We are discussing power consumption, so let us take a look at that.
Patrick, you say the CPU matters. Does this mean that the motherboard does not have the usual options to set a custom (lower) power limit? If it does have that option, it might be even better in terms of the flexibility it offers. Particularly for home lab setups that would be a nice feature.
Jorik – Great question. Just added a screenshot of the AMD Overclocking menu in the BIOS so there are levers to tweak.
Hopefully there is the “Eco Mode” option in the bios, or a way to manually recreate it so you can run the X series chips at a reasonable power limit, but still have the option to let it run hot if needed?
Any word on availability and pricing?
Regarding Joriks question:
Is ECO mode available in BIOS like on all desktop boards?
That would allow anyone to bring TDP down to low levels on -X CPUs(105W for 7950X) in a very safe and easy way. Even simpler than setting TDP manually.
Exciting! Patrick, I pulled the mainboard user manual but it only says “frequency and voltage” are in the overclock section (no details given). Can you advise if one can dial in a maximum power (watts) or amps (e.g. via PBO or Curve Optimizer)?
A 7950x, power limited to ~95-105W actual max socket power would be killer in this system if one needs the cores.
If the motherboard allows you to set TjMAX, then that could also be a very practical lever to pull. On the 7000 series the boost algorithm seems to be quite adept at taking the programmed thermal constraint into account, it is not a hard thermal throttling of yesteryear.
Setting TjMAX to, say, 75 °C should greatly reduce power consumtion in a way that will actually adapt to changes to ambient temperature.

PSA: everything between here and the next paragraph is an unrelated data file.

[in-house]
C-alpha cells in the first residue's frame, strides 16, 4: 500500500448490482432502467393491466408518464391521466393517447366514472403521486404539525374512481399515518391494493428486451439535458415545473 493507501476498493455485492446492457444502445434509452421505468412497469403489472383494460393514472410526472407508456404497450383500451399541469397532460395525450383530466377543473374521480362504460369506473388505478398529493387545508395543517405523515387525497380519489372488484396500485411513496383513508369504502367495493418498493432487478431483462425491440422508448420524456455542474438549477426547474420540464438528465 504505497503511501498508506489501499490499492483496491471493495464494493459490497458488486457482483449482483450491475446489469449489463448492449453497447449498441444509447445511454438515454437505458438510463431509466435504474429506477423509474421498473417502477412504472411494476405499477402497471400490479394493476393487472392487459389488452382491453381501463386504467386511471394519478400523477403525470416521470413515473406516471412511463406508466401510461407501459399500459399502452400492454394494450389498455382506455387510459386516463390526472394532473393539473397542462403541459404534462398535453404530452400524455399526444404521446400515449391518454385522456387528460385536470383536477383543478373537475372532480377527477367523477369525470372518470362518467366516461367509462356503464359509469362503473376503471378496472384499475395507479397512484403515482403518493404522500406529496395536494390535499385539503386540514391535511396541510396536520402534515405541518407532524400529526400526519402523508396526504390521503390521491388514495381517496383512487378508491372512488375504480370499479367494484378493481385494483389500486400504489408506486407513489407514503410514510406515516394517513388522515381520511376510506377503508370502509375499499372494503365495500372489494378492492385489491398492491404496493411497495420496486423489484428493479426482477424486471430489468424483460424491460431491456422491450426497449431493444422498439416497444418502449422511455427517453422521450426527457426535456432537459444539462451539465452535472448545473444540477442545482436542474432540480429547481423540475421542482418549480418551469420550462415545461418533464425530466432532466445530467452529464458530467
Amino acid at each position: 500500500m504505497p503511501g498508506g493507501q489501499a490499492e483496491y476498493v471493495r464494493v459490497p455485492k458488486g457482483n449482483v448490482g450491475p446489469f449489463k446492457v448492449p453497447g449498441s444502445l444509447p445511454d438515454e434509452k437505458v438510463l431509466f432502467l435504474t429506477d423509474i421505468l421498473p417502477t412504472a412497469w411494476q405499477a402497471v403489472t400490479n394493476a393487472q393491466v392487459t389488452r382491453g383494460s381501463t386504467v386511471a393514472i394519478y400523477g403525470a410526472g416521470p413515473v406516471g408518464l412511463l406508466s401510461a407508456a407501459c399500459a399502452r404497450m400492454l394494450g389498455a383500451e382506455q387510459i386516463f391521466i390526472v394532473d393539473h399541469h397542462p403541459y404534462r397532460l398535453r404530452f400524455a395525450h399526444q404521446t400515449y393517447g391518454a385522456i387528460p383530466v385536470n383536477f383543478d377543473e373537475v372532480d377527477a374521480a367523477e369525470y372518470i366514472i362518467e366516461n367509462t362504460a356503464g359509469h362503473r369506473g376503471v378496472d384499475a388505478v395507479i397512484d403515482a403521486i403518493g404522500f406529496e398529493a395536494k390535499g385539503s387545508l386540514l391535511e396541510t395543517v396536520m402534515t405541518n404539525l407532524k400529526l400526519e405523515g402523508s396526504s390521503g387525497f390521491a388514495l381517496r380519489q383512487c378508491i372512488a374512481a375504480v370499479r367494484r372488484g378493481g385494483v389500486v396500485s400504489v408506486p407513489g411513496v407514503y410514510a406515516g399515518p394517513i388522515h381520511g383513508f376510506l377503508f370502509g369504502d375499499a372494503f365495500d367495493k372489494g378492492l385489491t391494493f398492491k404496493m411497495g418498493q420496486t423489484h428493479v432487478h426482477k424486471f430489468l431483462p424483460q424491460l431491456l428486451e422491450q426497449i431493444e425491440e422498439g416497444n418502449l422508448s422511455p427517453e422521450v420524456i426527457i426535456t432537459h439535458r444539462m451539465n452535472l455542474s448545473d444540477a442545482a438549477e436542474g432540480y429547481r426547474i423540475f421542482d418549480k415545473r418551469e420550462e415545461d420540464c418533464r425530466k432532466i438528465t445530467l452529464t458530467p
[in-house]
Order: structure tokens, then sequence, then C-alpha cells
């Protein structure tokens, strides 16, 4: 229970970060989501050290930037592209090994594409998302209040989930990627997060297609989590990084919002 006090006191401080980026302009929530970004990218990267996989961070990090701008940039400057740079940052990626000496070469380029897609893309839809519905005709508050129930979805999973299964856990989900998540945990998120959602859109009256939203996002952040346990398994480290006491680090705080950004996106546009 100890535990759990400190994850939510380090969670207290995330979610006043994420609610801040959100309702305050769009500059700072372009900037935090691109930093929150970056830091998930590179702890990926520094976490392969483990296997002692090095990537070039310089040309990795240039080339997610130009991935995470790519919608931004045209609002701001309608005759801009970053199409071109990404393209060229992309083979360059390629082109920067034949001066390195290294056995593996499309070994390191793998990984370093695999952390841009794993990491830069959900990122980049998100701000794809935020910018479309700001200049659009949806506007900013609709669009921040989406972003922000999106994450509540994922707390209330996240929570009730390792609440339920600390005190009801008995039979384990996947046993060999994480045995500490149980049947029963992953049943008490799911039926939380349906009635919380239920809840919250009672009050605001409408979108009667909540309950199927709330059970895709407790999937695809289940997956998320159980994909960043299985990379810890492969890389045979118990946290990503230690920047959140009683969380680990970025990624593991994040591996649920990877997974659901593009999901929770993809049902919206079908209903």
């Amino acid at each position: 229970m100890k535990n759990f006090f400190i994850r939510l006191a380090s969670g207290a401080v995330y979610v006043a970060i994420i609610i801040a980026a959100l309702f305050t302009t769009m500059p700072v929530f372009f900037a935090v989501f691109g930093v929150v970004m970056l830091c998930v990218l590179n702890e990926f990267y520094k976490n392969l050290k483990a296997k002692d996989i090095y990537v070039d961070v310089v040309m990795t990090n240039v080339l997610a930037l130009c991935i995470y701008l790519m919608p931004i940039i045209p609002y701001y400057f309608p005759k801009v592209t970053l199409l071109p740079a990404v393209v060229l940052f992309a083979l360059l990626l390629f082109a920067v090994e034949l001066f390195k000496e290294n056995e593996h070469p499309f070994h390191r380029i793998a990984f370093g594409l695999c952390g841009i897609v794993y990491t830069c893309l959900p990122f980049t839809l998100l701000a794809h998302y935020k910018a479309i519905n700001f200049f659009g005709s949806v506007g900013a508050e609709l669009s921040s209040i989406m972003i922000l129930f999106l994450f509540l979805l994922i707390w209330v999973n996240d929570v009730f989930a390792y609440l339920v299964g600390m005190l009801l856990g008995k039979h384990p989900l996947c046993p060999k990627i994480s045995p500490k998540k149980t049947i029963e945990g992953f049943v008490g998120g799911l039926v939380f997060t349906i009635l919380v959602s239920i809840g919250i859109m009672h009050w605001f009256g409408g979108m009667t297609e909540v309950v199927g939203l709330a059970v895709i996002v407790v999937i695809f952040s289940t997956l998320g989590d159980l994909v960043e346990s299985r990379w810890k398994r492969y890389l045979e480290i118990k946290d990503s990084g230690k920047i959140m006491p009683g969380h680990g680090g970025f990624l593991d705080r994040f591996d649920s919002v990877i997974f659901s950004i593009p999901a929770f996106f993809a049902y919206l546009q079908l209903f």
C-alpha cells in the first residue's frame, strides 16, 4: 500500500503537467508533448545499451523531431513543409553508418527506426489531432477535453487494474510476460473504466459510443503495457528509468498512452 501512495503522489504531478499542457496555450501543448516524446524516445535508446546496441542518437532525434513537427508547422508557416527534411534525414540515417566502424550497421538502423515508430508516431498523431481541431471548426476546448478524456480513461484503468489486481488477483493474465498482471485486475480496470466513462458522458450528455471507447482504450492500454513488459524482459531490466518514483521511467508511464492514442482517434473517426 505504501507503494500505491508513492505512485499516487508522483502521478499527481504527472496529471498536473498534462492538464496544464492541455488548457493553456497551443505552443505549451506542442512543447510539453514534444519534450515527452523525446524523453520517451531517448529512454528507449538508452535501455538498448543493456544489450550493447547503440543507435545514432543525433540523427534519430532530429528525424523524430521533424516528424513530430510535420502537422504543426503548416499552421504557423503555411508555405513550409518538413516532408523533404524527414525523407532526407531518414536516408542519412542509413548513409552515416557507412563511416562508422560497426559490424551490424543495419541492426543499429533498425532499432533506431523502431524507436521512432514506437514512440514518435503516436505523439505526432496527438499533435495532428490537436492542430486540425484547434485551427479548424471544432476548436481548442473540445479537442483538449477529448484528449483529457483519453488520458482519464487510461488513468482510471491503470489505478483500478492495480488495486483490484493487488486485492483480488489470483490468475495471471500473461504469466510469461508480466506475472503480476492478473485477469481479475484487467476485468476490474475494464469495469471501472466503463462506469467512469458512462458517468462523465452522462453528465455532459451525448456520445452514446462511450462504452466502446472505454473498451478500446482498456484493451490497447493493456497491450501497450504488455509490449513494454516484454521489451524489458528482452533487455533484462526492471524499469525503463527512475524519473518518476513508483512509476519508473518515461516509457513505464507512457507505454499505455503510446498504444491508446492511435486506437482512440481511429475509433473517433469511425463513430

Platforms like this are very appealing for the price/performance/power figures. Let me just get right to my question: 32GB DDR5 UDIMM sticks are a known quantity. Apparently 48GB sticks were recently released as well. What does the future hold for 64GB (or 72/96GB) modules? What does STH (and its readers) think the limit will be for ECC UDIMM module size and when? Related question: DDR4 UDIMMs have topped out at 32GB and we will never see larger, correct?
Looking at the product page for just the motherboard it says the x16 slot is PCIE 5.0, seems like it’s 4.0 on this server though. Is that just the riser being 4.0 I wonder?
I think 64 GB DDR5 UDIMMs will surely be made, but it will take a while. Much like SRAM, DRAM density is also pushing up against the walls of physics and silicon harder than ever. You can only make the capacitors so thin and the electrons so few before your DRAM turns into a hardware RNG device. We are almost certainly in the diminishing returns era of DRAM manufacturing.
AFAIK DDR4 is slowly creeping towards being phased out, there is negligible chance that anyone will make higher density DDR4 DRAM chips now.
Doesn’t the Xeon E series lack RDIMM support anyways?
When compared against that… I don’t think theres anything missing in the actual spec sheets anymore vs the Xeon E series.
As it was not mentioned, one would assume this suffers the same issue list as other am5 mobos if you put 128GB of RAM in the slots?